Puncture in the sole of my Vomero?

Stepped on a thorn - "hissssssssssssss"

12 messages
05/05/2013 at 15:41

Weird one that I haven't come across before. While running up a bridleway, I trod on a thorny branch, which got lodged in the sole of my Vomero 7, a couple of inches in from the heel. Had to stop and unstick it, but when I pulled it out there was a "hissssssssssssss" noise for a couple of seconds as if it's punctured something.

Are there puncturable air pockets in the soles of these? Just wondering if the cushioning's going to suffer as a result.

And no, I didn't stand on a snake before anyone asks .

05/05/2013 at 17:19

My guess would be it's the Air Zoom unit.

05/05/2013 at 17:49

Yes I think these shoes have a air zoom pad containing pressurised air. I used to run in air max but gave up after two pairs got punctures. The shop pointed me in the direction of a product called shoe goo to block the puncture but it never really worked.

Whe you run in them if there is a puncture you will probably find they squeek as the air pad inflates and deflates. One foot will feel totally different to the other even just walking about.

05/05/2013 at 21:16

I was told (20-odd years ago) that Nike Air was freon, the inert cfc gas.  I doubt it is now, but nevertheless, it's under pressure, so plugging with shoo-goo won't help.

Nike Airmax aren't really designed for running - they are fashion shoes (exposed air bags are too easy to puncture and so big that they lack support - like running on balloons).  Other Nike Air bags, esp Zoom units, are usually well up in the shoe and are protected.

Sorry, but it sounds like you have a new pair of gardening/dog-walking shoes. 

06/05/2013 at 17:11

When a Vomero gets punctured, it dosn't actually loose very much in the way of cushioning, because the air cell is compartmentalised, unlike some of the Nike fashion shoes like the Air Max.  The gas used is actually helium, and it does indeed make a hissing noise when it leaves the shoe. 

I would suggest that you continue to run in the shoes until they are clapped out.  Perhaps consider relegating them to second line duties e.g training rather than races if you are concerned.  My friend punctured his trail Pegasus by standing on a nail, and he didn't notice the difference.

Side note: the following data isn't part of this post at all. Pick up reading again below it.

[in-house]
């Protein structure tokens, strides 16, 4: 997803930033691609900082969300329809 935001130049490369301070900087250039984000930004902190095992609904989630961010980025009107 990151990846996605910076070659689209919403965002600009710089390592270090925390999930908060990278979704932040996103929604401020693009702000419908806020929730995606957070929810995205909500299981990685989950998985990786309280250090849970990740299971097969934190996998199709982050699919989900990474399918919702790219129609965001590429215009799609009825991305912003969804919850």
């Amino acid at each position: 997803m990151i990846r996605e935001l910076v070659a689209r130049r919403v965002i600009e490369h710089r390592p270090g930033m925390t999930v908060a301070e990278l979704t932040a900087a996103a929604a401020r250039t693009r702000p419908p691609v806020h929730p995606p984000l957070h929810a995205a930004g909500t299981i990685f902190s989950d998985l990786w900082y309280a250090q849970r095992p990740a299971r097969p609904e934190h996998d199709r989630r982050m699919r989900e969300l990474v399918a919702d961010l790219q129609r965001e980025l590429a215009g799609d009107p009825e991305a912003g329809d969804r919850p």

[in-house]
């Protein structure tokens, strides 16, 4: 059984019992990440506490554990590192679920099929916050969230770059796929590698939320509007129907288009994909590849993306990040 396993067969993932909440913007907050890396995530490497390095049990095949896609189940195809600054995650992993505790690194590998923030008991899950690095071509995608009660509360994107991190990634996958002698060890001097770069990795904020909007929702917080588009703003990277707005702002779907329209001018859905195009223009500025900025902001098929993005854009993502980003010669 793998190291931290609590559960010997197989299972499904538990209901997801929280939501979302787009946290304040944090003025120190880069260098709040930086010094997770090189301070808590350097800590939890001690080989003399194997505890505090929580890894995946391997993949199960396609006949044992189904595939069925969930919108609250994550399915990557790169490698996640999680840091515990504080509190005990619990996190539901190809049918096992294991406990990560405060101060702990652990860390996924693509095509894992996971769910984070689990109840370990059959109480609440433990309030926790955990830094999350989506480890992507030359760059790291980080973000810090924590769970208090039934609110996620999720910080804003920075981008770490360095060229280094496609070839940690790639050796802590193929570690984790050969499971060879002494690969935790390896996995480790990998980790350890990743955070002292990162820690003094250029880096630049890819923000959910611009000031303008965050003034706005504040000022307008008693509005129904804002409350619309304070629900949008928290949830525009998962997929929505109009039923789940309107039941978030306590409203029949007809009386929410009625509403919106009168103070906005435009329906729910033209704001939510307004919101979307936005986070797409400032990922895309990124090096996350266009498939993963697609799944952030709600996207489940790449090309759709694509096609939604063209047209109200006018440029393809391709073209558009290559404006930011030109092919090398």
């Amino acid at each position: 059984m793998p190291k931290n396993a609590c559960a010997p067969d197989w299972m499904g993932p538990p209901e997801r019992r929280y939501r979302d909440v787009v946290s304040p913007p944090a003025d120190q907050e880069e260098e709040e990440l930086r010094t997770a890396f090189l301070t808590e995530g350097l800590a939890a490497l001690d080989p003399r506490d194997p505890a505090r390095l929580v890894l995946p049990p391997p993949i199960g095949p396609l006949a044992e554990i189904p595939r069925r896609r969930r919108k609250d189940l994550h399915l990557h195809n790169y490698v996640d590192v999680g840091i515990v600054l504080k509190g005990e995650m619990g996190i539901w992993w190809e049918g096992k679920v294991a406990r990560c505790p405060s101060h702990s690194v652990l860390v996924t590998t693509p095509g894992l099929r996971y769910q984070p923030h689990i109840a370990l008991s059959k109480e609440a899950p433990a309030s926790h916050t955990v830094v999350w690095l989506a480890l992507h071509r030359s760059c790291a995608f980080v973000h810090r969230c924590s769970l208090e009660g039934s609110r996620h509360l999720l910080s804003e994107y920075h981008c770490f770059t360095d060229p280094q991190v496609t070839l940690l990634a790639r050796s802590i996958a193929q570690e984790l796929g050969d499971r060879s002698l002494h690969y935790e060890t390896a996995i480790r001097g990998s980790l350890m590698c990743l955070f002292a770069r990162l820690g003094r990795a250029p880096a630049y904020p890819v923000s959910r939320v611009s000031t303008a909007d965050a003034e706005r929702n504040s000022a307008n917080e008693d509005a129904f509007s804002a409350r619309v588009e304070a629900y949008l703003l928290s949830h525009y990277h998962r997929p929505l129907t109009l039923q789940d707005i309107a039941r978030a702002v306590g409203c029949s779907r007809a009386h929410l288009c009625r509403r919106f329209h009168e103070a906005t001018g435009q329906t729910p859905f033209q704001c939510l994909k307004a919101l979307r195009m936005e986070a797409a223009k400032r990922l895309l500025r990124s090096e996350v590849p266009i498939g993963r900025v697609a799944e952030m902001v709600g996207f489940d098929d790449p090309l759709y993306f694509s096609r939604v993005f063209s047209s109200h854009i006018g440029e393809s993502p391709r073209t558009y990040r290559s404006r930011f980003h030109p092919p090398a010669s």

06/05/2013 at 20:35

Had an 8 mile walk in them today - there's a small section around the puncture which feels slightly less firm than the other shoe. The hole sucks and blows air out with every stride.

Still feels good and pillowy. Will try a 5 mile run on Wednesday and see how they feel after that.

Hopefully they're not write-offs - I've only had them for 3 months. I had the pair they replaced on rotation for something like 6 years. 

07/05/2013 at 13:50

If they feel good, then keep using them - hooray! 

Ben, Nike Air is definitely not helium - the smaller molecules of both helium and hydrogen would make leakage a problem.  Nitrogen is possible in some shoes, as are other 'dense' gasses.  The only info I got from Nike, when working on a project with them was that they use "supergases", which are dense and are likely halogenated hydrocarbons, possibly freon.  Geek-mode off!

07/05/2013 at 14:11

I was told by a Nike rep that they used Helium. 

07/05/2013 at 16:39

If it is helium, at least you can breathe it in and amuse your mates with a funny voice.

07/05/2013 at 21:44

US Patent 4,183,156 - Marion Frank Rudy (Nike)

"13. An inflated insert construction according to claim 11, wherein said gas being either hexafluoroethane, sulfur hexafluoride, perfluoropropane, perfluorobutane, perfluoropentane, perfluorohexane, perfluoroheptane, octafluorocyclobutane, perfluorocylcobutane, hexafluoropropylene, tetrafluoromethane, monochloropentafluoroethane, 1,2-dichlorotetrafluoroethane, 1,1,2-trichloro-1,2,2, trifluoroethane, chlorotrifluoroethylene, bromotrifluoromethane, or monochlorotrifluoromethane."

The reason that these supergases were chosen was that, in combination with a semi-permeable skin (PU, elastomers, polymers, etc) these large gas molecules would create a reverse diffusion pump - air (oxygen and nitrogen) will pass into the air bag, whilst the larger molecules can't get out.  This leads to an increase in pressure!  Your airbags actually inflate over time!

Your Nike rep doesn't know what he's talking about! 

08/05/2013 at 18:12

You have shaken my faith in the Nike rep somewhat!

08/05/2013 at 22:56

 Sorry!  Talk to the guy from Brooks instead - their DNA is way cooler than Air, scientifically-speaking!


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